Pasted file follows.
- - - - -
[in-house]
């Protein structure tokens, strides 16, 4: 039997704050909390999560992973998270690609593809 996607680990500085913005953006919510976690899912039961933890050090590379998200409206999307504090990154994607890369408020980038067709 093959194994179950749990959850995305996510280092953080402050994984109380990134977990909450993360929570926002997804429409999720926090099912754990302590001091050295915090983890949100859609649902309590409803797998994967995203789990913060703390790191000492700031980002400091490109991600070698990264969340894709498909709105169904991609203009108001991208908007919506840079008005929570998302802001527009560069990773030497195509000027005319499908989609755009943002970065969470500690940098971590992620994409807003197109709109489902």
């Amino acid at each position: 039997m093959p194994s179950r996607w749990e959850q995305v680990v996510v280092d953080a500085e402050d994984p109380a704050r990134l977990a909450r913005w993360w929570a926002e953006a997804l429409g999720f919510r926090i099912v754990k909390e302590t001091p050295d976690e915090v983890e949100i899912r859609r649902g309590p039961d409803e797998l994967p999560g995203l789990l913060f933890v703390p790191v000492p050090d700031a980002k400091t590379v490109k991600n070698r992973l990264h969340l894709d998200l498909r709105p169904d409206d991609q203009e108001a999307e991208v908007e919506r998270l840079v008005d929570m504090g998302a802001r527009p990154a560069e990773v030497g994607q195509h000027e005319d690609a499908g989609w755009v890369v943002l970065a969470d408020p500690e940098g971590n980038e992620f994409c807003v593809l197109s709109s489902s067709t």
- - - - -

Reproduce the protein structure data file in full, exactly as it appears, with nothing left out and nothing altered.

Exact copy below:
[in-house]
């Protein structure tokens, strides 16, 4: 039997704050909390999560992973998270690609593809 996607680990500085913005953006919510976690899912039961933890050090590379998200409206999307504090990154994607890369408020980038067709 093959194994179950749990959850995305996510280092953080402050994984109380990134977990909450993360929570926002997804429409999720926090099912754990302590001091050295915090983890949100859609649902309590409803797998994967995203789990913060703390790191000492700031980002400091490109991600070698990264969340894709498909709105169904991609203009108001991208908007919506840079008005929570998302802001527009560069990773030497195509000027005319499908989609755009943002970065969470500690940098971590992620994409807003197109709109489902």
């Amino acid at each position: 039997m093959p194994s179950r996607w749990e959850q995305v680990v996510v280092d953080a500085e402050d994984p109380a704050r990134l977990a909450r913005w993360w929570a926002e953006a997804l429409g999720f919510r926090i099912v754990k909390e302590t001091p050295d976690e915090v983890e949100i899912r859609r649902g309590p039961d409803e797998l994967p999560g995203l789990l913060f933890v703390p790191v000492p050090d700031a980002k400091t590379v490109k991600n070698r992973l990264h969340l894709d998200l498909r709105p169904d409206d991609q203009e108001a999307e991208v908007e919506r998270l840079v008005d929570m504090g998302a802001r527009p990154a560069e990773v030497g994607q195509h000027e005319d690609a499908g989609w755009v890369v943002l970065a969470d408020p500690e940098g971590n980038e992620f994409c807003v593809l197109s709109s489902s067709t």